Like much of the South, New Orleans had less...

  9. CHAPTER 4 1946–1961 Official Vices and Dissenting Voices
    (pp. 58-76)

    Chep Morrison was unlike any mayor New Orleans had seen. Some former mayors had been readily accessible; Martin Behrman (mayor 1904–1920 and 1925–1926) often drove his own horse and buggy around the city,¹ and Maestri, at least in his first phase, popped up all over town.² Morrison was not simply visible; in the opening days of his mayorship, he was seen collecting garbage during a strike and stoking the incinerator.³ Although not a native of the city, he knew how to play the factions of the Democratic machine and in his first term was nationally recognized as a...

  10. CHAPTER 5 1961–1971 Culture and Counterculture
    (pp. 77-92)

    Monitoring the status quo of the Quarter is a daunting task. Even in such a small enclave, the dense streetscape, the gates and porte cocheres conceal much. Before the 1960s, it depended largely on the Vieux Carré Commission staff noticing changes in walkabouts, neighbors bringing complaints to the VCC, and the review of building and demolition permits. From 1961 to 1966, Tulane’s School of Architecture led a collaboration to produce the Vieux Carré Survey, the first comprehensive inventory of the entire enclave.¹ A file was created for each building, with photographs, chain of title, record of VCC actions, and other...

  11. CHAPTER 6 Interlude “Goin’ Down by My Mama’s”: Transportation and the Quarter
    (pp. 93-105)

    The Vieux Carré was originally laid out for pedestrians, horses, and horse-drawn wagons. A few hitching posts may still be seen, bent from many collisions with automobiles. The compact size—about a mile from one end to the other—makes the enclave eminently walkable. The Quarter is one of the last urban areas that may be walked through for sheer pleasure. In the aquarium of the long summer, air-conditioned bars and restaurants offer many waypoints to cool off and refortify. Friends are met on the banquettes, and journeys may be sidetracked.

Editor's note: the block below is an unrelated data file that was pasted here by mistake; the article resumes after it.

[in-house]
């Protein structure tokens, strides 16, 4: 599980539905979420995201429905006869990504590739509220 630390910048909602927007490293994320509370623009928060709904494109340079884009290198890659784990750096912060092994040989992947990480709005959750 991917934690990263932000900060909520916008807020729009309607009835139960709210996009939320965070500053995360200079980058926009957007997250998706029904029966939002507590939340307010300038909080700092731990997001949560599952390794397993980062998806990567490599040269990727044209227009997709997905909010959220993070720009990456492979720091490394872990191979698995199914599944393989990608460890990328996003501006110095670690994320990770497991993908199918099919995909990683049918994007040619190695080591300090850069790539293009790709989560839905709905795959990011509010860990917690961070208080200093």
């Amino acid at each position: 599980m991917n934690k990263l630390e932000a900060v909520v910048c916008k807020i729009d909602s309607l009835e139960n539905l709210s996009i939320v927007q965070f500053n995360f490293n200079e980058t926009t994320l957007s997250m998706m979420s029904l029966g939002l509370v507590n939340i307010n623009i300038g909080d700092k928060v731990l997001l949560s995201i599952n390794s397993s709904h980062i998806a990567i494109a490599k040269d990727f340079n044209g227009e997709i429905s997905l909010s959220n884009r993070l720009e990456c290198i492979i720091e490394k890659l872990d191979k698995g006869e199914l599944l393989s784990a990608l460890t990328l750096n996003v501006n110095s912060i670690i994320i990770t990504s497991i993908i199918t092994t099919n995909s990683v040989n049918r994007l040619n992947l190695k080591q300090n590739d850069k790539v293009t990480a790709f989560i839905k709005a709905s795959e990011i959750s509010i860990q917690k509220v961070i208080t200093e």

Today it is still possible, on foot, to obtain...

  12. CHAPTER 7 1971–1978 Moon Rise
    (pp. 106-122)

    The 1970s would be a time of tremendous change in the Vieux Carré and in New Orleans. The first half of the decade saw the beginning of a fundamental change in the character of Decatur Street, the reworking of Jackson Square, and the renovation of the French Market. The second half of the decade would see the ascendency of black political power and the beginning of the end of Louisiana’s oil boom.

    Post-Reconstruction Louisiana had been a poor state until the discoveries, beginning in the 1920s, of major oil and natural gas fields. Those on land were joined, after 1947,...

  13. CHAPTER 8 Interlude Odd Folks
    (pp. 123-132)

    Port cities around the world are known as havens. Havens for those at the end of the road. Havens for those whose road never started, and, taking root in a landscape of transient people and relative mores, they find refuge from the busybody world beyond.

    The Vieux Carré has been a city of refuge for many such people over three centuries. The physical shelter may be just a barstool, a pool table to sleep on, or an overhanging balcony to keep the rain off. The Quarter really excelled at psychic shelter. For as long as the Quarter has existed, it...

  14. CHAPTER 9 Interlude Tourism
    (pp. 133-152)

    Mass tourism and the Quarter began a long dance in the twentieth century. Even before Saxon and Flo Fields arrived in the teens, the contrast between the archaic old village and the Edwardian spirit of progress was being sold as “charm.” In 1907, the Illinois Central Railroad, in itsNew Orleans for the Tourist, advised: “One must not, for instance, wander through the French Quarter and make a mental note to the effect that it is a region of narrow streets lined on either side with time-worn, old-fashion, low-storied buildings making an appearance that will not compare with the broad...